Research/studies State laws

Many workers in San Jose lack paid sick days: study

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San Jose, CA – Three out of four people who work in construction, food service and child care in San Jose lack access to paid sick days, according to a study from the Institute for Women’s Policy Research.

Researchers analyzed data from the 2011-2012 National Health Interview Survey and the 2009-2011 American Community Survey and found that 35 percent of all private-sector employees in the city of about 1 million people did not have paid sick days. Those who were most affected by the lack of paid sick days included Hispanics (52 percent); food service workers (78 percent); personal care service workers (75 percent); employees in farming, fishing and forestry occupations (86 percent); and construction workers (75 percent). By comparison, 12 percent of people with computer and mathematics-related jobs lacked paid sick days.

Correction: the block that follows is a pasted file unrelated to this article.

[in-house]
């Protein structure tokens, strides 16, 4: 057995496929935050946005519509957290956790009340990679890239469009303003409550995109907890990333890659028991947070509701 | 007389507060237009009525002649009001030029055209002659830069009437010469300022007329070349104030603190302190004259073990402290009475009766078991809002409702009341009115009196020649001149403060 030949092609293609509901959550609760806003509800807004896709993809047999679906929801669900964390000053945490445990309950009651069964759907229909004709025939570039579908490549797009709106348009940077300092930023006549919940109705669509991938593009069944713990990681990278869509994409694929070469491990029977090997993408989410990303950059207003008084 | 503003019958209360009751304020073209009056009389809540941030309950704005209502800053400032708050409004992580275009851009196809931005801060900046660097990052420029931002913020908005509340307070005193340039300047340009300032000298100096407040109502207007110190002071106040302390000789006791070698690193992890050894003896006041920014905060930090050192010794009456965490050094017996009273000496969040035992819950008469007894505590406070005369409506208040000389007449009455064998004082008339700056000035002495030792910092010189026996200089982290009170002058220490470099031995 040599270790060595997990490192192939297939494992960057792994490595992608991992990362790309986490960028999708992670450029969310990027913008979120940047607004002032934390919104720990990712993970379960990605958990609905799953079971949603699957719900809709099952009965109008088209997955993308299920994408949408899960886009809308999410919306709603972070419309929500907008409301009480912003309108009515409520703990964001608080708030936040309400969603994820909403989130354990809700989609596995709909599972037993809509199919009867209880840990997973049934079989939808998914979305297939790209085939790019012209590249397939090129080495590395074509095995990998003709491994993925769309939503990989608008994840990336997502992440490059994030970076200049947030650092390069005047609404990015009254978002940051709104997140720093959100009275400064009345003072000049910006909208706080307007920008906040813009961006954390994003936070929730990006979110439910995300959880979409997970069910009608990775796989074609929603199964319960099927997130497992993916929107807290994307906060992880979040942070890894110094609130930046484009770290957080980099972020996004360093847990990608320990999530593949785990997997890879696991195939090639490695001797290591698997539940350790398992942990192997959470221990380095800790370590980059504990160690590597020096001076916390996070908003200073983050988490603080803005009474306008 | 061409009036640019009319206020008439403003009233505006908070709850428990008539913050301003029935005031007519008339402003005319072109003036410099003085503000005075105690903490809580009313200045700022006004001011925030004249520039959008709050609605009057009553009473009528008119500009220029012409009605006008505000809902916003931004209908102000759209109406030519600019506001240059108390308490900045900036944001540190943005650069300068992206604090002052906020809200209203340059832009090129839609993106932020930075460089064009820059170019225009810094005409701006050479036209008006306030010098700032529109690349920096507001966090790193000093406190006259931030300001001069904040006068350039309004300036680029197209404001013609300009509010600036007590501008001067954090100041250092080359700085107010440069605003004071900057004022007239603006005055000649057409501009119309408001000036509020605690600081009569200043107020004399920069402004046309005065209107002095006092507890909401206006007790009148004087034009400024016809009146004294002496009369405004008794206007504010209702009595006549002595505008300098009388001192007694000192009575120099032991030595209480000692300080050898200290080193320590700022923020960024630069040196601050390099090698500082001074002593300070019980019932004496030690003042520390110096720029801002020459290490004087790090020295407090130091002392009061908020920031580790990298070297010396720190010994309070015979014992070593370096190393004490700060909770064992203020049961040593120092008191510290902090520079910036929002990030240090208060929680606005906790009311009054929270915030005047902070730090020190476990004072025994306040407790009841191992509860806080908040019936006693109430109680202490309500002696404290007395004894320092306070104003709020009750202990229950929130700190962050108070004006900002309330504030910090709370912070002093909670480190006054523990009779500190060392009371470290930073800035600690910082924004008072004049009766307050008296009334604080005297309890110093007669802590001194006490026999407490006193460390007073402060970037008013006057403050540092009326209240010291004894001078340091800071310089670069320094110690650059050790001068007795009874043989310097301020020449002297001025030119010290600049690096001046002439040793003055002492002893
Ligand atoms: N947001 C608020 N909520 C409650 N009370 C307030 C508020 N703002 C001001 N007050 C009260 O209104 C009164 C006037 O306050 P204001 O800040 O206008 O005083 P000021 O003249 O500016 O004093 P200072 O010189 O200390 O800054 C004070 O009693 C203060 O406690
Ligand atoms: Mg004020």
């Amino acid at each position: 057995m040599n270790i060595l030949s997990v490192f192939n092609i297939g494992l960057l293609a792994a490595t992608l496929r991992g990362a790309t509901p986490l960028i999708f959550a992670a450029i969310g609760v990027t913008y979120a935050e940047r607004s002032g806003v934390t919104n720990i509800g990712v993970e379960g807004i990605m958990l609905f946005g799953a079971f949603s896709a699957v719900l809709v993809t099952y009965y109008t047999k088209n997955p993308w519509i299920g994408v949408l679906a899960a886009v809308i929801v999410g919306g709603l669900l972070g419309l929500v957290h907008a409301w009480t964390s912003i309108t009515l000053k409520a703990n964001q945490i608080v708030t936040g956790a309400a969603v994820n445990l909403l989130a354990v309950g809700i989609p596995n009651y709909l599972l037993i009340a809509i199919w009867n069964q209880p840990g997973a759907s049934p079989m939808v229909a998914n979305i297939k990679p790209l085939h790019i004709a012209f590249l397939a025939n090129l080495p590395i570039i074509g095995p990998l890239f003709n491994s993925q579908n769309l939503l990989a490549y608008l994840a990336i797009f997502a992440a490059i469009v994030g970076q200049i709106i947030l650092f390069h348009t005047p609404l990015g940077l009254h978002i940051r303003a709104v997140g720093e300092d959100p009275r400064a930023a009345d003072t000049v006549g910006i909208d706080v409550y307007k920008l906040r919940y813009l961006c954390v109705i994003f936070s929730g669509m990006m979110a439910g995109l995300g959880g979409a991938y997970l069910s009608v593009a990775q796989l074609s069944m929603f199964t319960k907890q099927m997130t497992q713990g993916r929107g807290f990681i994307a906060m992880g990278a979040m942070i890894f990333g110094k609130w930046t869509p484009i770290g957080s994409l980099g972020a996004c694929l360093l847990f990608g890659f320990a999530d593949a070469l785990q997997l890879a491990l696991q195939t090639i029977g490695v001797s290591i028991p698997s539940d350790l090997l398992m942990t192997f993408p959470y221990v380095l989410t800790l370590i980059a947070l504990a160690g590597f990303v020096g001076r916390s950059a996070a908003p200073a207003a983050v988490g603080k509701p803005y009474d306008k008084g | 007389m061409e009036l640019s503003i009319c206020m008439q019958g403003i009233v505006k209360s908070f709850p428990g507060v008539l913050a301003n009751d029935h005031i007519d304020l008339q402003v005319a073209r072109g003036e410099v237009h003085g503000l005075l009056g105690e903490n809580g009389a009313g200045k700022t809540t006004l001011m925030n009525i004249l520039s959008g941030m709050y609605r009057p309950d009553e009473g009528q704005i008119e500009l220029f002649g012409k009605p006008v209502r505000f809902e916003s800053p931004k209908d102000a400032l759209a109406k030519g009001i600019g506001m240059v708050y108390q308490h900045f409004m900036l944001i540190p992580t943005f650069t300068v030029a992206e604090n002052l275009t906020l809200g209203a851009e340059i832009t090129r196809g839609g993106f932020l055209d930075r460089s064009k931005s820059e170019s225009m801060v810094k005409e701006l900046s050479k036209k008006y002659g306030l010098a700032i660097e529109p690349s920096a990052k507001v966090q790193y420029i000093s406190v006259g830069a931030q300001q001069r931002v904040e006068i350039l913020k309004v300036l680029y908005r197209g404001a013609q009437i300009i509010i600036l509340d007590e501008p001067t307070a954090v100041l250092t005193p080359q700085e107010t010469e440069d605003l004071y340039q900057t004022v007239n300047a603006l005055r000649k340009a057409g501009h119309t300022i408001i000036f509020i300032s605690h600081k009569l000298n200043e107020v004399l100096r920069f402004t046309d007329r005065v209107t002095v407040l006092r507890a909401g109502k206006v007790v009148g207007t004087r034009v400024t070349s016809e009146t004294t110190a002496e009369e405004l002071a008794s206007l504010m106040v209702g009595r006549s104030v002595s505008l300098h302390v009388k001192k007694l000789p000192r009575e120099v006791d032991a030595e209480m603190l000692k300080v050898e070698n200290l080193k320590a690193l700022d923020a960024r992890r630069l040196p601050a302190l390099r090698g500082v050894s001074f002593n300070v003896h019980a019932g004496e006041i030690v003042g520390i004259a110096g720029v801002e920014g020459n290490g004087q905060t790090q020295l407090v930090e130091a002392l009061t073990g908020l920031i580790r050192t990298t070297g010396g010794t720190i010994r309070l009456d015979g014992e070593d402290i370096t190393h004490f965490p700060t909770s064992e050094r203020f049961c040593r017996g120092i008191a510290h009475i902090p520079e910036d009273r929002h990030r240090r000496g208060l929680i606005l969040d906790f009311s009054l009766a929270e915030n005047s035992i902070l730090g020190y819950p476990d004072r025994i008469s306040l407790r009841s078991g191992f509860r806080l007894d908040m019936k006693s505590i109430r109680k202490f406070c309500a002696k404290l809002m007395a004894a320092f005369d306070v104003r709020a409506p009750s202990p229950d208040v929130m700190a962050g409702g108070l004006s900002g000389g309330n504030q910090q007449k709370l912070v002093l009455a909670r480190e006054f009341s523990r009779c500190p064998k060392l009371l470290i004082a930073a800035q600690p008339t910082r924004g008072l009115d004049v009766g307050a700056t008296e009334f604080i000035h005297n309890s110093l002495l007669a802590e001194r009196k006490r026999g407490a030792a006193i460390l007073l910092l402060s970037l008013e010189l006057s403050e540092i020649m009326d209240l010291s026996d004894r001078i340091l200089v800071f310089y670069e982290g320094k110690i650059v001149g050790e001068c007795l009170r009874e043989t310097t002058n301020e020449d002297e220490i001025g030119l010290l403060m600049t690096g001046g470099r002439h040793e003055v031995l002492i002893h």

Several large cities – including New York; Washington, D.C.; and Seattle – have passed laws requiring employers to provide leave when workers or their children are ill. The same holds true in San Francisco, which implemented a law in 2007 stating that employees earn one hour of paid sick time for every 30 hours worked, with maximums of 40 hours or 72 hours of paid sick time per year depending on the size of the company.

“Paid sick days are an inexpensive, effective tool for promoting public health,” Barbara Gault, IWPR vice president and executive director, said in a press release.